I have a LittlePassengerSeat from my 1995, I have not yet installed it in my 2001. The seat is built very very strong. It bolts in with 4 each 3/8-24 grade-8 bolts. The brackets stay in place with the seat out which makes it about a 10 minuted task to take the seat out or put it back. The seat I have does not fold. I mounted it facing rear for easy access to load kids through the back door. This creates a significant hidden space between the middle and new third row, enough for my tools and a few extra things like a small step ladder.
  • tkevinblanctkevinblanc Posts: 356
    Got a quote from the dealer for rear brakes on my Trooper. The "rotors are so rusted I can't turn them he says." Yikes. $766. As far as I can tell, the rotors are nice and shiny.

    I'm really thinking of taking this somewhere else for a quote. Does anyone make aftermarket disks/pads?
  • seanreidseanreid Posts: 152
    Transmission Cooler...is a very good idea for any vehicle that does regular towing. I haven't yet put one in the 1999 I bought this spring but I will. I own a motorcycle touring company and we do extensive trailering to move bikes around, etc., primarily with a one-ton conversion van but sometimes with the Trooper as well. Our vans, Suburban, Avalanche, etc. have all had coolers.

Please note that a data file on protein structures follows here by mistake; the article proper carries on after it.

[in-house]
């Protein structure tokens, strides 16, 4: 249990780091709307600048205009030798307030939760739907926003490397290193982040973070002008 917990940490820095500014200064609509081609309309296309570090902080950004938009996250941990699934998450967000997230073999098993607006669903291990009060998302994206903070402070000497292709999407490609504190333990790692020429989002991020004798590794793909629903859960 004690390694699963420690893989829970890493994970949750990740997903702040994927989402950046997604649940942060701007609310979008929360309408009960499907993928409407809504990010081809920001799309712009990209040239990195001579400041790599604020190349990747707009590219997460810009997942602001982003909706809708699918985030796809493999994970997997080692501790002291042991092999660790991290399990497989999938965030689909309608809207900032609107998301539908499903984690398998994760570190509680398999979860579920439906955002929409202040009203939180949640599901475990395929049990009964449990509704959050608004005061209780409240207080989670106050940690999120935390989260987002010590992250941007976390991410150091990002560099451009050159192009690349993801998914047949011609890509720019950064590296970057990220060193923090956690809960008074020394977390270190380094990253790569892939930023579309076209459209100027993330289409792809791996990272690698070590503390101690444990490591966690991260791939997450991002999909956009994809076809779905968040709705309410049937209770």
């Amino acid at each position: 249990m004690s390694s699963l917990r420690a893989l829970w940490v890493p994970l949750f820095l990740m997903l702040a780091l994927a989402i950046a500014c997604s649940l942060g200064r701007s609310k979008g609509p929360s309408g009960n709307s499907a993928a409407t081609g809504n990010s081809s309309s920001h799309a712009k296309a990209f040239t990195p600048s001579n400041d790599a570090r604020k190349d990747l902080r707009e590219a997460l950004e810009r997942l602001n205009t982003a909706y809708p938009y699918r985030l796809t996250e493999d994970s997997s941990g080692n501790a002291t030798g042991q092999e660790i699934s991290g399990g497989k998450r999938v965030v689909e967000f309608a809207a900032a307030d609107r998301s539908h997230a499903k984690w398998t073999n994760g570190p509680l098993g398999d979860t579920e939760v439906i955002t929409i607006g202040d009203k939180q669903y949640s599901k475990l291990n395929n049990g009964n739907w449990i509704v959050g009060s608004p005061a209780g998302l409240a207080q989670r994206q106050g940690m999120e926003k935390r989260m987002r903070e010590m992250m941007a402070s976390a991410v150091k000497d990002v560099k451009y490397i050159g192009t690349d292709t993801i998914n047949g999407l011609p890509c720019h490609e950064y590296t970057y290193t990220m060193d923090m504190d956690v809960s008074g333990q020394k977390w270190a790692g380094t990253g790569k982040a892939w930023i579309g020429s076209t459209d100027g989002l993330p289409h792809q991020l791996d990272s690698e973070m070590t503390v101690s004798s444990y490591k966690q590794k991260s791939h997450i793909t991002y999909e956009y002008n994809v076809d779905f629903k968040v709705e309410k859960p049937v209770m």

Rear brakes: $766 is high on the brakes. I had mine done (by my regular mechanics) after I bought this (2nd) 1999 Trooper and I think it was under $400. The higher end Wagner rotors are supposed to be pretty good and my mechanics used NAPA "Gold" rotors which they have had good experience with. The NAPA "Gold" stuff seems to be good in general, for example, the "Gold" oil filter is actually a high end WIX, etc. The cheaper aftermarket rotors will warp more easily I'm told and a greater percentage of them are out of round fresh from the box. Good quality rear rotors for the Trooper seem to run $80-$110 each.

    Intake Gasket: Mine was done at about 45K (before I bought the vehicle) and I think that when it needs to be done again, I'll do it myself (unless time is scarce). Fortunately, the truck doesn't seem to need that yet but I've love to read comments from list members who've done that replacement themselves. As I recall, it isn't brain surgery.